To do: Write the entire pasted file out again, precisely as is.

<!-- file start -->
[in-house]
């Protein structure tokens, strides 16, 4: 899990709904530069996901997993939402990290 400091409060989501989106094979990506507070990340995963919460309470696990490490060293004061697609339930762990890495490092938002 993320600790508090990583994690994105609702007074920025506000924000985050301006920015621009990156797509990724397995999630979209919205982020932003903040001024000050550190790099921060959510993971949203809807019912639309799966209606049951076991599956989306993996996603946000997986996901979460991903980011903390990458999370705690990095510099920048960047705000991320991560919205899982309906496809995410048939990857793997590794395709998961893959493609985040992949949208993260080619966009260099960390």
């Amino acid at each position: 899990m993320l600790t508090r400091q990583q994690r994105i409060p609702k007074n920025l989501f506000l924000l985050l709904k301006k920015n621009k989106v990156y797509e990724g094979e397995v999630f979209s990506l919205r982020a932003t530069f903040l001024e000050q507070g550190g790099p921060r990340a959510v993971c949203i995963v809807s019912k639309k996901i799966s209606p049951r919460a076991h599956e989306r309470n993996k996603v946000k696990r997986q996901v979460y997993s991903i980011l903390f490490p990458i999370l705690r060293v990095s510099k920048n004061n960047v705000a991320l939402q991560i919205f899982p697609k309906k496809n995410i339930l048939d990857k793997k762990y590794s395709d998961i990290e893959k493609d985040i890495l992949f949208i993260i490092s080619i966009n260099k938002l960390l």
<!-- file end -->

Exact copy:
[in-house]
């Protein structure tokens, strides 16, 4: 899990709904530069996901997993939402990290 400091409060989501989106094979990506507070990340995963919460309470696990490490060293004061697609339930762990890495490092938002 993320600790508090990583994690994105609702007074920025506000924000985050301006920015621009990156797509990724397995999630979209919205982020932003903040001024000050550190790099921060959510993971949203809807019912639309799966209606049951076991599956989306993996996603946000997986996901979460991903980011903390990458999370705690990095510099920048960047705000991320991560919205899982309906496809995410048939990857793997590794395709998961893959493609985040992949949208993260080619966009260099960390």
């Amino acid at each position: 899990m993320l600790t508090r400091q990583q994690r994105i409060p609702k007074n920025l989501f506000l924000l985050l709904k301006k920015n621009k989106v990156y797509e990724g094979e397995v999630f979209s990506l919205r982020a932003t530069f903040l001024e000050q507070g550190g790099p921060r990340a959510v993971c949203i995963v809807s019912k639309k996901i799966s209606p049951r919460a076991h599956e989306r309470n993996k996603v946000k696990r997986q996901v979460y997993s991903i980011l903390f490490p990458i999370l705690r060293v990095s510099k920048n004061n960047v705000a991320l939402q991560i919205f899982p697609k309906k496809n995410i339930l048939d990857k793997k762990y590794s395709d998961i990290e893959k493609d985040i890495l992949f949208i993260i490092s080619i966009n260099k938002l960390l």